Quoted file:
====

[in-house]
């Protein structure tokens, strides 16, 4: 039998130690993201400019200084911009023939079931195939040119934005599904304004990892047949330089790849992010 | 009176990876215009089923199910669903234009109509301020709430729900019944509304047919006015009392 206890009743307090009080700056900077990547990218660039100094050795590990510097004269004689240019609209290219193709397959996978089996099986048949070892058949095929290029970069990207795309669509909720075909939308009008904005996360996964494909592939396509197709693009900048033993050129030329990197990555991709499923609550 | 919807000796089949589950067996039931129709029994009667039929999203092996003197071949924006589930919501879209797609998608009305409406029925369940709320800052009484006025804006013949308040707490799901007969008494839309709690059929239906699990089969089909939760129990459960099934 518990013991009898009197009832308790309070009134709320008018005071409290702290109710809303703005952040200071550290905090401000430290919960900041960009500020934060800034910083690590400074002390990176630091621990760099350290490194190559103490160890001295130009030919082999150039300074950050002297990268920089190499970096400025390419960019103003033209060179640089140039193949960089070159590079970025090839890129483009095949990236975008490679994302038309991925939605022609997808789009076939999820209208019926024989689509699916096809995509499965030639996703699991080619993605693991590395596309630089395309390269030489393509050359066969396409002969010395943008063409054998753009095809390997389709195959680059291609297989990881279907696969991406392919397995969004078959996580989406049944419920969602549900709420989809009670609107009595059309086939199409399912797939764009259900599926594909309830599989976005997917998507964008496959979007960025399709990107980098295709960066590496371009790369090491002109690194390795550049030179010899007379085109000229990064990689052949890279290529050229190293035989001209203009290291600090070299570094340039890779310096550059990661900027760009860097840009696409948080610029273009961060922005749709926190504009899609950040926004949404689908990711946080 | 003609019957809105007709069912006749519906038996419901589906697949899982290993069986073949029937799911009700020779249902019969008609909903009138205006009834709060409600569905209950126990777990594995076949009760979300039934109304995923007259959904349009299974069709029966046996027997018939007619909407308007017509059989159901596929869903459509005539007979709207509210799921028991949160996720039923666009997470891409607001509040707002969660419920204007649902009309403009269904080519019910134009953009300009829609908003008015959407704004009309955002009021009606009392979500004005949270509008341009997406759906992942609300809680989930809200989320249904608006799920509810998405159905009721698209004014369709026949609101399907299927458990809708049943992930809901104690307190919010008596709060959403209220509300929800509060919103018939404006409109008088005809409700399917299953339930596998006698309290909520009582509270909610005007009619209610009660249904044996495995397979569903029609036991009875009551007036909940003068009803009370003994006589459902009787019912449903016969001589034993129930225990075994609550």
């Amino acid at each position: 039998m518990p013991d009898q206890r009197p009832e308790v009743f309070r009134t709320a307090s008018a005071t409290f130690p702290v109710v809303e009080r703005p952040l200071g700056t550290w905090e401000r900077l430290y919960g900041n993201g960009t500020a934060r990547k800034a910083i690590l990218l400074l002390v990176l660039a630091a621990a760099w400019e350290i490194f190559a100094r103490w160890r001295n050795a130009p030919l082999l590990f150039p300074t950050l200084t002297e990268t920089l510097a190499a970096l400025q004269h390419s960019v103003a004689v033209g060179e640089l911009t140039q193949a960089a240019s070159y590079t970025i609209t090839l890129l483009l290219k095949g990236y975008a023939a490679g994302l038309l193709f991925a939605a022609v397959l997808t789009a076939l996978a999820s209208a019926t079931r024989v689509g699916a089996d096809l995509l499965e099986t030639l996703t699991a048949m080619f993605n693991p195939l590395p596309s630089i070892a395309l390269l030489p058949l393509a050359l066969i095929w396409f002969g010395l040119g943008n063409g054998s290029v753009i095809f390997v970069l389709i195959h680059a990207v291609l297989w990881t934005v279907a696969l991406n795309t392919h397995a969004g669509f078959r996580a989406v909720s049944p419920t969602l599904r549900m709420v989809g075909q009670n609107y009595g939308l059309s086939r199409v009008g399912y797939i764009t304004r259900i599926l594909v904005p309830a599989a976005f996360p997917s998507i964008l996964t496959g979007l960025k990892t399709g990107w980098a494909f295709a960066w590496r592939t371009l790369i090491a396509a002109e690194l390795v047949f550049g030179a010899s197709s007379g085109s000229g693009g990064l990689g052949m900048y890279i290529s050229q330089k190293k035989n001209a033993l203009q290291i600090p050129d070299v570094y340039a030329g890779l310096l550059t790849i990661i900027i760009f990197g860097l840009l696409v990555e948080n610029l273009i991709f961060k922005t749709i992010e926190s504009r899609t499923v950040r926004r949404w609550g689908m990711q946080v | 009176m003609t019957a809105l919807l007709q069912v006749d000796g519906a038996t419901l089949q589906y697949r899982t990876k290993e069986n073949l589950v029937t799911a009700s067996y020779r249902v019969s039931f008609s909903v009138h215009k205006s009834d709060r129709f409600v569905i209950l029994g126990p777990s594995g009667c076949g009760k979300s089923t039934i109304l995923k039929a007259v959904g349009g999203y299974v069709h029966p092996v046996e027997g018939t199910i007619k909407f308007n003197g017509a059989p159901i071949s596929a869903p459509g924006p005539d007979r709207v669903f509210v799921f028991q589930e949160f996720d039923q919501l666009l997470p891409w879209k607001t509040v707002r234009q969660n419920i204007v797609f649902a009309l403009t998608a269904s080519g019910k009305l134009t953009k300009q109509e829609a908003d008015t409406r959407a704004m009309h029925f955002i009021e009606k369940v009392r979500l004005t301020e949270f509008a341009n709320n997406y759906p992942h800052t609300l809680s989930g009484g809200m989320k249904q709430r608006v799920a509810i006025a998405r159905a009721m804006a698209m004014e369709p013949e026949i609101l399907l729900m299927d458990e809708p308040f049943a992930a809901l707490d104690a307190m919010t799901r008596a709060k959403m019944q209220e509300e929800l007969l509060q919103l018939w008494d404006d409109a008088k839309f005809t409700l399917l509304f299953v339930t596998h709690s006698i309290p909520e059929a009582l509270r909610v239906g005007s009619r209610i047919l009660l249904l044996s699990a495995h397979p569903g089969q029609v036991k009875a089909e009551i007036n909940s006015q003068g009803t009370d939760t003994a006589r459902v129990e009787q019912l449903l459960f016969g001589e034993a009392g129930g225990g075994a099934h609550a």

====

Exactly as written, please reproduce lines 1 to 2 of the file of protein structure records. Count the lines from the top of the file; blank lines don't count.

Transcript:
[in-house]
């Protein structure tokens, strides 16, 4: 039998130690993201400019200084911009023939079931195939040119934005599904304004990892047949330089790849992010 | 009176990876215009089923199910669903234009109509301020709430729900019944509304047919006015009392 206890009743307090009080700056900077990547990218660039100094050795590990510097004269004689240019609209290219193709397959996978089996099986048949070892058949095929290029970069990207795309669509909720075909939308009008904005996360996964494909592939396509197709693009900048033993050129030329990197990555991709499923609550 | 919807000796089949589950067996039931129709029994009667039929999203092996003197071949924006589930919501879209797609998608009305409406029925369940709320800052009484006025804006013949308040707490799901007969008494839309709690059929239906699990089969089909939760129990459960099934 518990013991009898009197009832308790309070009134709320008018005071409290702290109710809303703005952040200071550290905090401000430290919960900041960009500020934060800034910083690590400074002390990176630091621990760099350290490194190559103490160890001295130009030919082999150039300074950050002297990268920089190499970096400025390419960019103003033209060179640089140039193949960089070159590079970025090839890129483009095949990236975008490679994302038309991925939605022609997808789009076939999820209208019926024989689509699916096809995509499965030639996703699991080619993605693991590395596309630089395309390269030489393509050359066969396409002969010395943008063409054998753009095809390997389709195959680059291609297989990881279907696969991406392919397995969004078959996580989406049944419920969602549900709420989809009670609107009595059309086939199409399912797939764009259900599926594909309830599989976005997917998507964008496959979007960025399709990107980098295709960066590496371009790369090491002109690194390795550049030179010899007379085109000229990064990689052949890279290529050229190293035989001209203009290291600090070299570094340039890779310096550059990661900027760009860097840009696409948080610029273009961060922005749709926190504009899609950040926004949404689908990711946080 | 003609019957809105007709069912006749519906038996419901589906697949899982290993069986073949029937799911009700020779249902019969008609909903009138205006009834709060409600569905209950126990777990594995076949009760979300039934109304995923007259959904349009299974069709029966046996027997018939007619909407308007017509059989159901596929869903459509005539007979709207509210799921028991949160996720039923666009997470891409607001509040707002969660419920204007649902009309403009269904080519019910134009953009300009829609908003008015959407704004009309955002009021009606009392979500004005949270509008341009997406759906992942609300809680989930809200989320249904608006799920509810998405159905009721698209004014369709026949609101399907299927458990809708049943992930809901104690307190919010008596709060959403209220509300929800509060919103018939404006409109008088005809409700399917299953339930596998006698309290909520009582509270909610005007009619209610009660249904044996495995397979569903029609036991009875009551007036909940003068009803009370003994006589459902009787019912449903016969001589034993129930225990075994609550």